No-deal Brexit could force increase in landfill waste
Concerns have arisen that a no-deal Brexit could see more waste sent to landfill in the UK due to the impact on waste exports to EU-based facilities.
The prospect of millions more tonnes of waste remaining on UK shores will rack up costs for local councils and cause environmental harm according to experts.
Three million tonnes of UK domestic waste is exported to the EU annually to be recycled or converted into fuel.
The trade body of the UK waste industry has warned that a disorderly Brexit could see tonnes of this waste from the South East sent to landfill in northern England instead.
The Environment Agency has tasked firms with finding a solution and has begun working with experts to assess the capacity of landfill sites to take on extra waste that would have been sent to export.
It also expects waste exporters to contingency plan for any disruption to ensure that environmental standards continue to be met.
A spokesperson said: "We are encouraging businesses who export waste to consider and continue to plan alternative options in case of disruption at borders.
"Even in a no deal situation, we will continue to expect all waste operators to adhere to the conditions of their permits and will not hesitate to take appropriate action otherwise”.
Given the potential of waste to be converted into fuel, World Trade Organisation terms are unclear as to whether trading waste with the EU would be tariffed, based on its possible definitions as importing a service, waste processing, or exporting goods.
Industry experts Suez believe that any blockages to waste export will see the UK miss its waste management targets and that in the short-term, it will be difficult to find a viable alternative to diverting waste to landfill.
Its technical development director, Stuart Hayward-Higham, said: “In the various impacts we've looked at, as a result of a no-deal Brexit, we do know that there'll be some lowering of those environmental performance indicators that we are all trying to strive to achieve.
"One of the outcomes of a no-deal Brexit will mean that we will put more to landfill”.
The government has made a commitment to respect the EU’s "Circular Economy Package" after Brexit, which states that a limit of ten per cent of household waste is to go to landfill by 2035.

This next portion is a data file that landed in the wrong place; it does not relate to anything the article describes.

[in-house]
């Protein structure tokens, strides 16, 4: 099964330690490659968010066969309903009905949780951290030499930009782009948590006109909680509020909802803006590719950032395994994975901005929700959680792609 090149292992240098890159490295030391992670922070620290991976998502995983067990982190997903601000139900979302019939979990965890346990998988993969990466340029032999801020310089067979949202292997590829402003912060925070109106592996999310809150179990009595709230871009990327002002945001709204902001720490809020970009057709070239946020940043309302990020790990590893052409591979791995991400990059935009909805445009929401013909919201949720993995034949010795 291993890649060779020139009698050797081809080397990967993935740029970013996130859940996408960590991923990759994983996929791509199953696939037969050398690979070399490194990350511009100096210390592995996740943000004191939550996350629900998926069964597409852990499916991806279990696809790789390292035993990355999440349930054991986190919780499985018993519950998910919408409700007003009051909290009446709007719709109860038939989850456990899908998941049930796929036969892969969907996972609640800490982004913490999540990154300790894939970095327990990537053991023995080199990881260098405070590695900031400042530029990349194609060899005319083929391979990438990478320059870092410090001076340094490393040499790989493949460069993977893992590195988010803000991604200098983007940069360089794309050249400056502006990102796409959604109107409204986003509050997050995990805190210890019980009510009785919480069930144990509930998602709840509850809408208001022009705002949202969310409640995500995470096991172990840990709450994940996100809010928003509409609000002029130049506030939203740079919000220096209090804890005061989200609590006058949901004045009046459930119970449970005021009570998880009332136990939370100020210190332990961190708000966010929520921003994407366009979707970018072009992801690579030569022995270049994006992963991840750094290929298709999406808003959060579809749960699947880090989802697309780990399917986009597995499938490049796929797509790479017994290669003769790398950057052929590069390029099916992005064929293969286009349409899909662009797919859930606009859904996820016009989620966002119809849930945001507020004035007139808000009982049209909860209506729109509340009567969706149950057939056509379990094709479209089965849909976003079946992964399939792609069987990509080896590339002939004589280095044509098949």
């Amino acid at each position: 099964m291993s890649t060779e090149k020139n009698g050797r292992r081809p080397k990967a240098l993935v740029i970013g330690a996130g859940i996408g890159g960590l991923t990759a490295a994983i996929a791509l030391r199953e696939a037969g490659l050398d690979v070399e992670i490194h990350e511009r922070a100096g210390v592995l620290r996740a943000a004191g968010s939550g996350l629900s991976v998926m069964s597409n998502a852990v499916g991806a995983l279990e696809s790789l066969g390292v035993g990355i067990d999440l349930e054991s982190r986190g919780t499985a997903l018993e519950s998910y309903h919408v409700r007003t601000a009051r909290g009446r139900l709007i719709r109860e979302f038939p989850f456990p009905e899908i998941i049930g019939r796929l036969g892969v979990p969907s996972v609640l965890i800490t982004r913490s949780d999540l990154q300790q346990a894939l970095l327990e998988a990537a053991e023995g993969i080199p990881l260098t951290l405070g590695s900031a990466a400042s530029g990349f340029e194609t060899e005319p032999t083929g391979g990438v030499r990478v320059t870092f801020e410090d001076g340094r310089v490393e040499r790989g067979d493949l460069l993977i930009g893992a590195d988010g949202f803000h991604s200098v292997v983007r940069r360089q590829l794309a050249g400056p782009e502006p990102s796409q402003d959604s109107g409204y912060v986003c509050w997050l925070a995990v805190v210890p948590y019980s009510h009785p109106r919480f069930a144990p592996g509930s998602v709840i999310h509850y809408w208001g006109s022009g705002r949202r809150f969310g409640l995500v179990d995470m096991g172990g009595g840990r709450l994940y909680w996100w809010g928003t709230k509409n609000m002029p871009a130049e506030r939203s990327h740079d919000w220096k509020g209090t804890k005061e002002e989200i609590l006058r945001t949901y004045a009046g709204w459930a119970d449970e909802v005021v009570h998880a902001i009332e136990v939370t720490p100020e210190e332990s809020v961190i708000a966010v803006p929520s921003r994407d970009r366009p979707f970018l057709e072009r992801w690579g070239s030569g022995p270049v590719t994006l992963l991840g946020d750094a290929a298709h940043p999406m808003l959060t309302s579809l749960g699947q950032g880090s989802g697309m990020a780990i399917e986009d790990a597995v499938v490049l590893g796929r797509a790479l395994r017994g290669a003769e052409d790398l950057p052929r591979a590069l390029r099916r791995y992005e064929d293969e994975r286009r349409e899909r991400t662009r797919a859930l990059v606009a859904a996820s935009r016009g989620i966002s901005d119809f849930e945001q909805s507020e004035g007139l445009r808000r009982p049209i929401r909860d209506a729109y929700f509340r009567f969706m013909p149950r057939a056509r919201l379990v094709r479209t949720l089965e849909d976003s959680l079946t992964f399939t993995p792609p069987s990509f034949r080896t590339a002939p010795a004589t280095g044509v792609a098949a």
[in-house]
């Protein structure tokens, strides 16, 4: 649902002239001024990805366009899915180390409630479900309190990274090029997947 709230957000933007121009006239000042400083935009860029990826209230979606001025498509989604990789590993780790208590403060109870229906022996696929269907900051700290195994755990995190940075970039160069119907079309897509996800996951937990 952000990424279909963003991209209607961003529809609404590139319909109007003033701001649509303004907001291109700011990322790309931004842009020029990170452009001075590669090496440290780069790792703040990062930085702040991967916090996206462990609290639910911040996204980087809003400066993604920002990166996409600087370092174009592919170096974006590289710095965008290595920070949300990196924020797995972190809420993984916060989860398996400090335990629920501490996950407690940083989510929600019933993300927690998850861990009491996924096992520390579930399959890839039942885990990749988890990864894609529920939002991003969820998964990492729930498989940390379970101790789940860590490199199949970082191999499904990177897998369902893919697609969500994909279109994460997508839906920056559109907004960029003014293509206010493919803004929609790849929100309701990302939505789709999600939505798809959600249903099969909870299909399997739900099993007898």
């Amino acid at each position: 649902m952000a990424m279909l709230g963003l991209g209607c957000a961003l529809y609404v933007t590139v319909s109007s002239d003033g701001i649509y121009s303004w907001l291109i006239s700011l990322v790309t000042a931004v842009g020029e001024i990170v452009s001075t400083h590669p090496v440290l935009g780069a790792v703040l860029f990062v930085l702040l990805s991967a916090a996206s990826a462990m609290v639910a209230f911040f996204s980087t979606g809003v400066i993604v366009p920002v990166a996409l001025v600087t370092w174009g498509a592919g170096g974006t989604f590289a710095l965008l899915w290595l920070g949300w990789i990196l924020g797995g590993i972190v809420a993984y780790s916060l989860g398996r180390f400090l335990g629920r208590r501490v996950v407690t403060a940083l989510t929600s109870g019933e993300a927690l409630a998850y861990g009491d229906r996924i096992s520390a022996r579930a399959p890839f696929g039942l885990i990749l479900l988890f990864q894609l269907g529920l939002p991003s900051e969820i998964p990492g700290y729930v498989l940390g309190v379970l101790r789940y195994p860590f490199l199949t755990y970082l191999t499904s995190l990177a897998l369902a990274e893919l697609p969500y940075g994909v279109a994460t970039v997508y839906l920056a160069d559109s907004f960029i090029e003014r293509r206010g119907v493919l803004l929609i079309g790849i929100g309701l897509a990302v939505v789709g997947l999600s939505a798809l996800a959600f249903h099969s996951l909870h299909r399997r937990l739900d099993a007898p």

Existing levels see 20 per cent of household waste going to such sites.
Internal documents detailing the preparation local councils are undertaking for a no-deal Brexit suggest there are local concerns about waste build-up, with numerous councils rating its potential for disruption as medium or high risk in their Brexit contingency planning.
In a document compiled ahead of the previous Brexit deadline of March, Southampton City Council outlined that port disruption could “result in recycling banks and waste transfer stations becoming full and potentially closing”.
This could see recyclables forced to be redirected to landfill en masse in the absence of a more viable long-term solution.
Sending household waste to Europe for processing could be physically prevented or delayed by port congestion as a result of a disorderly Brexit, with some councils having already stockpiled bin bags and wheelie bins as part of contingency planning.
Other worries include the impact on congestion in local areas.
Jacob Hayler, head of the Environmental Services Association, told the BBC that the councils’ worries were mainly worst case scenario issues and highlighted the government’s good work in keeping waste exports intact in the first instance.
The Department for Environment, Food and Rural Affairs successfully negotiated the continuation of waste trade with individual regulators in EU states.
However, Hayler did emphasise that in the event of delays to exports, waste couldn’t be left “piling up at the docks”.
In the absence of a longer-term sustainable solution, Hayler believes landfill is the best option, with sites in the north of the country having to shoulder the responsibility due to a lack of capacity further south.
Hayler explained: ”It [the waste] would have to start being trucked from the ports up to those landfill spaces further up north and stuck in a hole in the ground. And that's something that we would really like to avoid”.